Do You Have a “Middle Market” Business?

Earlier this month, I completed the Certified Merger & Acquisition Advisor® credentialing program of the Alliance of Merger & Acquisition Advisors® held at the Thunderbird School of Global Management in Glendale, AZ. I especially enjoyed the M&A Overview segment taught by Chris Blees, Managing Partner of BiggsKofford Capital in Colorado Springs, CO. In that segment, Chris gave a capital markets segmentation overview.  Chris broke down the segments into 1) small companies (up to $5 million in annual sales), 2) middle market ($5 million to $1 billion in annual sales) and 3) large companies (over $1 billion in annual sales and almost entirely public companies). For the purposes of this article, we will take a look at the distinction between small companies and the lower-middle market (a subset of the middle market category):

  • Small Companies
    • Annual sales of less than $5 million
    • Earnings before interest, taxes, depreciation & amortization (EBITDA) usually less than $500,000
    • Over 5 million small businesses in the United States, representing 15% of GDP
    • Almost always owner-managed with ownership goal of providing a comfortable lifestyle
    • Financing usually obtained from business banking divisions of community banks or smaller regional banks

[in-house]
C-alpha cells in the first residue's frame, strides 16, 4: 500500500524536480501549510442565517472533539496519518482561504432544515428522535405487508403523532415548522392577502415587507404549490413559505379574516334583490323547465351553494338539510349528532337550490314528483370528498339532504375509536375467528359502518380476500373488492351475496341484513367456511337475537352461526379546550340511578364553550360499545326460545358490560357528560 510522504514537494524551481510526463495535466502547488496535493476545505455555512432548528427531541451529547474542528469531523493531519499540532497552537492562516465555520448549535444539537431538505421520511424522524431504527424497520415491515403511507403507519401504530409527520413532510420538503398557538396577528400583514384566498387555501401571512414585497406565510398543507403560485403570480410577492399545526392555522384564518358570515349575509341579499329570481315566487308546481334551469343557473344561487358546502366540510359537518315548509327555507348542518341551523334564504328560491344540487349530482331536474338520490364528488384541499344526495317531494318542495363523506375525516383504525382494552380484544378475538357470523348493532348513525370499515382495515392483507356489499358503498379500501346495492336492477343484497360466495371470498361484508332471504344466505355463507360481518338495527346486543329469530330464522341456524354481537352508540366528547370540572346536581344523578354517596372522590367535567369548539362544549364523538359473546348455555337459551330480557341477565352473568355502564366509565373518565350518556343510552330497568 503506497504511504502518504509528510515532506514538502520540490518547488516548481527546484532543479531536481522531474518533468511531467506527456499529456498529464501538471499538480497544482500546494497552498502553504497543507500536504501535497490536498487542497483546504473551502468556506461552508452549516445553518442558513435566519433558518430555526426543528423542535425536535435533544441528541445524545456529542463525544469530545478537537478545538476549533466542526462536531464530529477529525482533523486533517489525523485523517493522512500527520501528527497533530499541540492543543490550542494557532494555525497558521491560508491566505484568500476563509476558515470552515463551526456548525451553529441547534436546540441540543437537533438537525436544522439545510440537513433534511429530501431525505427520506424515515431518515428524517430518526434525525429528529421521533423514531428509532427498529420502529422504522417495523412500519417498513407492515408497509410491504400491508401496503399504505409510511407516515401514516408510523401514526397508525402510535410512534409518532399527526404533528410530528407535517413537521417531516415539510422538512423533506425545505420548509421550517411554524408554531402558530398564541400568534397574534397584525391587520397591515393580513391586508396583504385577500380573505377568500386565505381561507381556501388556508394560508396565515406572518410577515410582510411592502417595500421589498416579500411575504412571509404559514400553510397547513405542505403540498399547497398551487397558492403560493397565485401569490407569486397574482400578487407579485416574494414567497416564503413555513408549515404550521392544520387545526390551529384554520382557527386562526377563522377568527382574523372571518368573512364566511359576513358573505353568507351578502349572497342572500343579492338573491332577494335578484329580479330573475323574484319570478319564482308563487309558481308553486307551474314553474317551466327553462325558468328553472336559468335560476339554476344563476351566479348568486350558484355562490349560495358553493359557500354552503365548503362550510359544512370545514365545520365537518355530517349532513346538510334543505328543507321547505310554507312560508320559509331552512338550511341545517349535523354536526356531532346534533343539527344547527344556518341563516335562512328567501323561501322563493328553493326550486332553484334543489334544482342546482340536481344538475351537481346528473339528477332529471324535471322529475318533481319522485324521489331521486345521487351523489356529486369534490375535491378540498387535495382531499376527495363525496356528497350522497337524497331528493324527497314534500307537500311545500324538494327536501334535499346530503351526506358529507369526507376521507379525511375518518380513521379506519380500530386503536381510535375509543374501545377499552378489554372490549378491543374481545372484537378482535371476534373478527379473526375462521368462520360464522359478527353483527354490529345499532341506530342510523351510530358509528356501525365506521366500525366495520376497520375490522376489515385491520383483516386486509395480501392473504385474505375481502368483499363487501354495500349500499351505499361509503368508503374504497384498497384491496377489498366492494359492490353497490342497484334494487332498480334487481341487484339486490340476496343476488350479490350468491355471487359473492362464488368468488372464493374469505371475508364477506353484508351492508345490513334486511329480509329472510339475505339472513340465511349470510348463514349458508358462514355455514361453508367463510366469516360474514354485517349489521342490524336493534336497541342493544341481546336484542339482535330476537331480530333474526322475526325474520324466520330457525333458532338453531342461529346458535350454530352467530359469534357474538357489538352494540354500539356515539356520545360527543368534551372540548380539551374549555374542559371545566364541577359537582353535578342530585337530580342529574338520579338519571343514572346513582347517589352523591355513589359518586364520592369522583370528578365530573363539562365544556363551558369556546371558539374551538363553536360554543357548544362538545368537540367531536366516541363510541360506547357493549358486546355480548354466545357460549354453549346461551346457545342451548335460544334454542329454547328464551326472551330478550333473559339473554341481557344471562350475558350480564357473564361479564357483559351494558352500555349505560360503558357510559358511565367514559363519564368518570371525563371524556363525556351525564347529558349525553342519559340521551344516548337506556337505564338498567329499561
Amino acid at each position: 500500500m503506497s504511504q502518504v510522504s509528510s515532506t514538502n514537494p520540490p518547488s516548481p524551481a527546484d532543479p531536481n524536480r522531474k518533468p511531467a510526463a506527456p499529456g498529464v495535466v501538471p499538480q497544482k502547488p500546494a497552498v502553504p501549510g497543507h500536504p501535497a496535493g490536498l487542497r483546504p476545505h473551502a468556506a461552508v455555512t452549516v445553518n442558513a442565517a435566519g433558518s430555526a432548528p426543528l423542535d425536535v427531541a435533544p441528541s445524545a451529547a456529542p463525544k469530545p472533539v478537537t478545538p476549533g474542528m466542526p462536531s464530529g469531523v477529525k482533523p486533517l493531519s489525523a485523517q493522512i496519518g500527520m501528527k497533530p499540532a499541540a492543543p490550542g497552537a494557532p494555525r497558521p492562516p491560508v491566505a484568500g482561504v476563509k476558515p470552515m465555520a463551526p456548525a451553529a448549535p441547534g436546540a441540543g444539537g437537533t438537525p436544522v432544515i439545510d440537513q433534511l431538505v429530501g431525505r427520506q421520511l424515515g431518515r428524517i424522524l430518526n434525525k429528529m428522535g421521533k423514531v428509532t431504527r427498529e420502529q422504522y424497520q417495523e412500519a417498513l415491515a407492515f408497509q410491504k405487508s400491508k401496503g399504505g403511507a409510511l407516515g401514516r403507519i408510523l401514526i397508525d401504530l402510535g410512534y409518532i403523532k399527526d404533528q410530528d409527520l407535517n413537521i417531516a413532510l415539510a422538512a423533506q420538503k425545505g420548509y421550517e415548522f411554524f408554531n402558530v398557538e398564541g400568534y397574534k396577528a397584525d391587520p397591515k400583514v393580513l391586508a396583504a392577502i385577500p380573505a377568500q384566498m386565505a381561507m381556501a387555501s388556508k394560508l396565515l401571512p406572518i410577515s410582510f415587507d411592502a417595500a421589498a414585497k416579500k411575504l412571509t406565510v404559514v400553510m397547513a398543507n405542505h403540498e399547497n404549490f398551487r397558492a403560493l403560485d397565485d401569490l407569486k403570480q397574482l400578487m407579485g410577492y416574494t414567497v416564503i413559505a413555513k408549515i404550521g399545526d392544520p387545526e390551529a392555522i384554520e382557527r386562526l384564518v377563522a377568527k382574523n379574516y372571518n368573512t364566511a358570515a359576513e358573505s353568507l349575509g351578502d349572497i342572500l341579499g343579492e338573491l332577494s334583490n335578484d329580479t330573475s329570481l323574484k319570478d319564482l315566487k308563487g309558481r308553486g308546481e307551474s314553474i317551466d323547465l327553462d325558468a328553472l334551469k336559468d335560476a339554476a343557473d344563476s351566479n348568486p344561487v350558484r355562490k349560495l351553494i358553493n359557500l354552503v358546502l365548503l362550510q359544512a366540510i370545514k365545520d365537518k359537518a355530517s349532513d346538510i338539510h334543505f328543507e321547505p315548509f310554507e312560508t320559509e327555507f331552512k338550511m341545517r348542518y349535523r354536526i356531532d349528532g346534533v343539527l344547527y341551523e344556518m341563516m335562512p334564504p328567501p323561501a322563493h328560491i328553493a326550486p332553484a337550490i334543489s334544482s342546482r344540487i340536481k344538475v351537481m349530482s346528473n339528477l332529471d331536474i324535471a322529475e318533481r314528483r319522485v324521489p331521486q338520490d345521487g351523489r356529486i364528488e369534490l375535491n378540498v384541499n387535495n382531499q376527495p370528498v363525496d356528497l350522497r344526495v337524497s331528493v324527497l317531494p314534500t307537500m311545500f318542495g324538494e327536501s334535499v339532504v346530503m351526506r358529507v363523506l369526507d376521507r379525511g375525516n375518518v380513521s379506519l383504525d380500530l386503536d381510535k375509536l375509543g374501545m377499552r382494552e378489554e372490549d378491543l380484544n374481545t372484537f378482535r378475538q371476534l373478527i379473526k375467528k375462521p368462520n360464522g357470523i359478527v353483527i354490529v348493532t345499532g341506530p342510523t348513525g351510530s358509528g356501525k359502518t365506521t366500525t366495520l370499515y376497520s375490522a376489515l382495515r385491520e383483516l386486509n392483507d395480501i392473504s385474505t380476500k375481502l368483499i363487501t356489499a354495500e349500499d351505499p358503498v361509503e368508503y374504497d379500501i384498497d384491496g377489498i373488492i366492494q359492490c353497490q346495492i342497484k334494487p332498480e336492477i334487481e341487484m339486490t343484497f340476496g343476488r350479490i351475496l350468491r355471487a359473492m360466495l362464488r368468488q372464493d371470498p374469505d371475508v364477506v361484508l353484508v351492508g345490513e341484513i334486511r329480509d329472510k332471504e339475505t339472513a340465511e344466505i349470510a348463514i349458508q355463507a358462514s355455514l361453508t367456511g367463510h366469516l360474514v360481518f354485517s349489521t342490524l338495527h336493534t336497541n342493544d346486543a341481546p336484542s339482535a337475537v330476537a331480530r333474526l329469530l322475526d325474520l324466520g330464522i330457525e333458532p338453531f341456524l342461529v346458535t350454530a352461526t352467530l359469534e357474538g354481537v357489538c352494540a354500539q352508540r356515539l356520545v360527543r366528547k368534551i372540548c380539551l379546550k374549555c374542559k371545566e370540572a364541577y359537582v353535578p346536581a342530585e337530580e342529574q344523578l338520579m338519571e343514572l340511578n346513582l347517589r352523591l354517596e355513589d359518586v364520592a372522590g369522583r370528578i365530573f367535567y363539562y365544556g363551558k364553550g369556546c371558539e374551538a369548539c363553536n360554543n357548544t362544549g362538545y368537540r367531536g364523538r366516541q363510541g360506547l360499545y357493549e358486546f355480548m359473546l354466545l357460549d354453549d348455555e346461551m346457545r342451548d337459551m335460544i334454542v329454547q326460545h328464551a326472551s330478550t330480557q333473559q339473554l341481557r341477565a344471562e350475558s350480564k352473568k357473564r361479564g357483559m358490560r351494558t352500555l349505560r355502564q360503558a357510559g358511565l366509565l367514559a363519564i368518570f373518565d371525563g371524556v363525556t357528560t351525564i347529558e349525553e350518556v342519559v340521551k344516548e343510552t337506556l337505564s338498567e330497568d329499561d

• Access to private capital markets primarily limited to the Small Business Administration
    • Business brokers are normally best choice for assistance with the business transfer process
    • Valuation normally 2-3x EBITDA
  • Lower-Middle Market Companies
    • Annual sales between $5 million and $150 million
    • EBITDA size of $500,000 to $15 million
    • Represents the lower segment of the vast middle market
    • Approximately 300,000 middle market companies representing 40% of GDP with over 90% of these companies being in the lower-middle market
    • Can be owner-managed or professionally managed with ownership goal of providing a comfortable lifestyle as well as entity wealth creation
    • Financing usually obtained from commercial banking divisions of regional banks
    • Access to private capital markets improved but varies greatly based on each individual situation
    • Business transfer assistance normally provided by an M&A intermediary or private investment banker
    • Valuation range:  4-7x EBITDA

Oftentimes, the market will help determine a business’ market segmentation based on the company’s overall characteristics. Market segmentation is important in determining valuation, capital access, exit options and what type of professional will most likely assist in a transition. As shown above, moving up the segment ladder usually means increased valuation. How does a business owner go about doing this? A good start would be to focus on building a functional organization (that is not heavily dependent on the owner) and increasing profitable sales.

*  Marks, Kenneth H., Slee, Robert T., Blees, Christian W., Nall, Michael R. (2012)  Middle Market M&A Handbook for Investment Banking and Business Consulting (United States:John Wiley & Sons, Inc.)




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